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Washington and Ankara begin joint patrols in Syria

China Daily | Updated: 2019-09-10 10:25
Turkish military helicopters fly over as media members report from the Turkish-Syrian border near Akcakale in Sanliurfa province, Turkey on Sunday. MURAD SEZER/REUTERS

AKKALE, Turkey - The United States and Turkey on Sunday began their joint patrols in northeastern Syria, aimed at easing tensions between Ankara and US-backed Kurdish forces who battled the Islamic State extremist group.

Six Turkish armored vehicles crossed the border to join US forces in Syria for their first joint patrol under a deal reached between Washington and Ankara, Agence France-Presse reported.

Two helicopters flew over the area as the Turkish vehicles drove through an opening in the concrete wall separating the two countries.

They then headed west with the same number of US vehicles, along with an ambulance and a pickup before crossing back into Turkey.

The Turkish Defense Ministry said drones were also deployed.

The agreement reached on Aug 7 aims to establish a "safe zone" between the Turkish border and the Syrian areas east of the Euphrates River controlled by the Kurdish People's Protection Units, or YPG.

Syrian Kurdish forces began withdrawing from along the Turkish border in late August.

The patrol allowed Turkish forces to observe "firsthand progress on destroyed YPG fortifications and areas where YPG elements voluntarily departed the area", said Colonel Myles Caggins, spokesman for the US-led coalition against the IS group.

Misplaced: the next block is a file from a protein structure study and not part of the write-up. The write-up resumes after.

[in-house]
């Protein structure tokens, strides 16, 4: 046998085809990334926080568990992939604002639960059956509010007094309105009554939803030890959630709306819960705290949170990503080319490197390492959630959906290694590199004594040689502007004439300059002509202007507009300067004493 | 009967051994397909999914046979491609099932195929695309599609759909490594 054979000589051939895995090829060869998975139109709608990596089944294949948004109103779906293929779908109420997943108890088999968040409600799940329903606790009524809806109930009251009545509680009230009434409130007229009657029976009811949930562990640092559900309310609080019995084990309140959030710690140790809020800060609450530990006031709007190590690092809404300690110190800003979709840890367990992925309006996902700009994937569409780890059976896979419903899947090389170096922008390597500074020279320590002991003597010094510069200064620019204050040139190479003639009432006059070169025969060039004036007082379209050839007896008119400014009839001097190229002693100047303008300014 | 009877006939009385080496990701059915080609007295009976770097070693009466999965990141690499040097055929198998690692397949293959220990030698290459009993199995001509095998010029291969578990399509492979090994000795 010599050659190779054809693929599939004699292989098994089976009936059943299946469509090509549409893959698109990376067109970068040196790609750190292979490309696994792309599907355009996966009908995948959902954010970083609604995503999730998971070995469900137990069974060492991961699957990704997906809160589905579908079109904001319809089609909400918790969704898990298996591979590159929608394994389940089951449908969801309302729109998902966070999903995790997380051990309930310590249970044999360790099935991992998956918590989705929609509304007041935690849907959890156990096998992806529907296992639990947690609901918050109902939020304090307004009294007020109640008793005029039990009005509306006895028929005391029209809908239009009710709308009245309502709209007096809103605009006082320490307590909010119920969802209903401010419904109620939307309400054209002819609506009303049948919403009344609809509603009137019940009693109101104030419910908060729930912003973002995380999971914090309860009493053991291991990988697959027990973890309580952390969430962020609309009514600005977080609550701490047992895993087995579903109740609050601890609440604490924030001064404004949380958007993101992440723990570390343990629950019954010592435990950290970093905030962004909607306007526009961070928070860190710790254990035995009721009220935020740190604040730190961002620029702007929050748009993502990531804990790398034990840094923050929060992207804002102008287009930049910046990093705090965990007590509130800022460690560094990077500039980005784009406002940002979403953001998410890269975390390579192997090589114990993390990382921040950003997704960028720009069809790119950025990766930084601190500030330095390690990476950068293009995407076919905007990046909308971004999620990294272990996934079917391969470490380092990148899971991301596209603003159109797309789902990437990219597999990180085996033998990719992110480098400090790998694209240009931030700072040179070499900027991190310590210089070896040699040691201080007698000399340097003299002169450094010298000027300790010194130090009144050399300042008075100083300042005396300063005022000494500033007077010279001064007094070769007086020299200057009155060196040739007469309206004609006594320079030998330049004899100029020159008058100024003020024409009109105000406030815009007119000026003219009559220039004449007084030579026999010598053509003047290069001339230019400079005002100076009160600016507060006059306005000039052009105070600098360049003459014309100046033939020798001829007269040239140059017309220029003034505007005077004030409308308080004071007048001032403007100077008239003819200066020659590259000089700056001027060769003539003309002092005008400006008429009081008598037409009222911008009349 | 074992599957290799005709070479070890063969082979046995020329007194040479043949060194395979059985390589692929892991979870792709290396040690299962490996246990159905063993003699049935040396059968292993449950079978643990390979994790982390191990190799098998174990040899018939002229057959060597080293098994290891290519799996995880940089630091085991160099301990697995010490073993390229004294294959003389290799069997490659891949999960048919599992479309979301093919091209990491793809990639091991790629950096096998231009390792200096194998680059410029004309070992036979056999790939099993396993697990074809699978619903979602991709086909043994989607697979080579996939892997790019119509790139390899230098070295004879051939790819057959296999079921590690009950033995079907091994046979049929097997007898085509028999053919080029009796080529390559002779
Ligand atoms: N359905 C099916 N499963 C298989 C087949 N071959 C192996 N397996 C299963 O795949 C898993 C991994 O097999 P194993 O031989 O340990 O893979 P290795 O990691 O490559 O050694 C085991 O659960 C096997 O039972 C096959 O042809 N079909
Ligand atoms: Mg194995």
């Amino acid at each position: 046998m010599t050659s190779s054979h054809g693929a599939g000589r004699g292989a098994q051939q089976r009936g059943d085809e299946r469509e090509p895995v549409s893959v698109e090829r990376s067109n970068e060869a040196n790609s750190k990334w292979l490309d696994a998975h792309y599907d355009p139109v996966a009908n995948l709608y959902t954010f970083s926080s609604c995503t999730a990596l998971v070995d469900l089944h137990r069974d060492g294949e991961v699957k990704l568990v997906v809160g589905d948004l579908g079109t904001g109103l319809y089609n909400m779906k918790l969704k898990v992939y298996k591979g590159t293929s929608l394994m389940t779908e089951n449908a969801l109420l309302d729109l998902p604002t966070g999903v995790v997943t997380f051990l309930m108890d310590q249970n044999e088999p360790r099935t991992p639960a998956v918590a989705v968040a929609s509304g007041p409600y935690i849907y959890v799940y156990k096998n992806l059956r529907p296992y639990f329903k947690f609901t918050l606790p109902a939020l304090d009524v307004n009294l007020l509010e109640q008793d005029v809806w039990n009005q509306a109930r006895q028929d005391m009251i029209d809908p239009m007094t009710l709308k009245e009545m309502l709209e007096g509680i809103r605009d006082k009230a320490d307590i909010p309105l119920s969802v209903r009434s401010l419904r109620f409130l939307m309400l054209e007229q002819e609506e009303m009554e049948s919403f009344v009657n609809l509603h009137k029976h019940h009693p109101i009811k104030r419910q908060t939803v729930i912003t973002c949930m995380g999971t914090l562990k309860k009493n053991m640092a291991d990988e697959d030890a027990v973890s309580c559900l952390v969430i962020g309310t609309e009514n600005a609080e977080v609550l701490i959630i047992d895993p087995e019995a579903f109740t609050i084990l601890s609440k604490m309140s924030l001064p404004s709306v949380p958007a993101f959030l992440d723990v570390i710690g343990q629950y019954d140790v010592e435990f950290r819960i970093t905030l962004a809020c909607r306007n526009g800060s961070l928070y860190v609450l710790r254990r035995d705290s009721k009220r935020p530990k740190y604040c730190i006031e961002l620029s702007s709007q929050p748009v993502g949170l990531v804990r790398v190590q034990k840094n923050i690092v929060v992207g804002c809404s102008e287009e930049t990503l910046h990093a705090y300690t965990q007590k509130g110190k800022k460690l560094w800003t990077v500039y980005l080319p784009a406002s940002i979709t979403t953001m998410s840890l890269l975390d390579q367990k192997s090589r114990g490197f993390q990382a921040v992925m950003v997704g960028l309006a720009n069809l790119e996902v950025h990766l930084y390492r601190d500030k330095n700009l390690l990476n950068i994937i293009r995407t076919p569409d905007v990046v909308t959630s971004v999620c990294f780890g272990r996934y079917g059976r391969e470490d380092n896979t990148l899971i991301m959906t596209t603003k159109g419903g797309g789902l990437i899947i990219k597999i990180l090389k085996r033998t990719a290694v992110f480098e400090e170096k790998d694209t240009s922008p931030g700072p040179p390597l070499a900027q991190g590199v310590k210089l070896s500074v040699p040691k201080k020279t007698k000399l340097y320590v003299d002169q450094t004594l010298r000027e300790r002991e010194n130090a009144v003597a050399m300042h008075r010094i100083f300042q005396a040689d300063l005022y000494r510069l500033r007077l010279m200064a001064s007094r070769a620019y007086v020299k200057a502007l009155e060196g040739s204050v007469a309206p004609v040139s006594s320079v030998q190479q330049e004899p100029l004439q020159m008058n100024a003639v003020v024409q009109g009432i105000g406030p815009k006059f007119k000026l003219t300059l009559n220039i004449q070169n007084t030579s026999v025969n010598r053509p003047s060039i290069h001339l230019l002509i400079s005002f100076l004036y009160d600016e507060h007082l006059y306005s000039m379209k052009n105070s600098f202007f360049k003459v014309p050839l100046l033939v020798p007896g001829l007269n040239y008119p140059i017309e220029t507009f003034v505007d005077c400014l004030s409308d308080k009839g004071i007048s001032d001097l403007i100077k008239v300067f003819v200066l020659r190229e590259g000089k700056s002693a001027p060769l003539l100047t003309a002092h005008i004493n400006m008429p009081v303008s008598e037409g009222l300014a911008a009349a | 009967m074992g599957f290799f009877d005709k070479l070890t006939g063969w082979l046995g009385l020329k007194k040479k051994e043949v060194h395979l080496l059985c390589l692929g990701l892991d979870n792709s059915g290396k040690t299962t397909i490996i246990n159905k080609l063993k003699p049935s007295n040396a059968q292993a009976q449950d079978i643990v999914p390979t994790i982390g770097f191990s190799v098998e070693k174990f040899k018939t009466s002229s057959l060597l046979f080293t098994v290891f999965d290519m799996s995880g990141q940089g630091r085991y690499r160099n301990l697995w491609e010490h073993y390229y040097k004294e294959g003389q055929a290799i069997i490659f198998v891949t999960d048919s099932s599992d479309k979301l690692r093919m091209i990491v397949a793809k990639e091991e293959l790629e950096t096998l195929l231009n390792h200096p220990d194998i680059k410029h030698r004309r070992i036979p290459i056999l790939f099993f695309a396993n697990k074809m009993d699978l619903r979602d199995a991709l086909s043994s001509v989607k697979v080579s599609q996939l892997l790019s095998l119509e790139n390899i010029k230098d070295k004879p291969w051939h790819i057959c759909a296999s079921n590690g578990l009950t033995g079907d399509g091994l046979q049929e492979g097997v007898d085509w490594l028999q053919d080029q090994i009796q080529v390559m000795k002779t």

The YPG forms the backbone of the Syrian Democratic Forces, or SDF - a key partner of Washington in the fight against IS extremists in Syria.

But Ankara sees the YPG as an extension of the Kurdistan Workers' Party, or PKK, which is outlawed in Turkey.

The PKK, which has waged an insurgency against the Turkish government since 1984, is blacklisted as a terrorist group by Ankara, the US and the European Union.

Washington's support for the SDF has been a major point of friction with fellow NATO member Turkey.

Caggins said the patrol demonstrated the coalition's "continued commitment to address Turkey's legitimate security concerns, while also allowing the coalition and our SDF partners to remain focused on achieving the enduring defeat" of the IS group.

Sunday's patrol drew sharp criticism from Damascus, which labeled it a flagrant "aggression" that seeks to prolong Syria's war.

It also reiterated its "absolute rejection" of the planned safe zone, calling it a violation of Syria's sovereignty.

The Turkish Defense Ministry said on Sunday the joint patrols were "ongoing as planned without any delay to destroy terrorist shelters, to collect their heavy weapons, (and) to ensure necessary conditions for withdrawal and the future return of our Syrians brothers and sisters to the area".

Agence France-Presse

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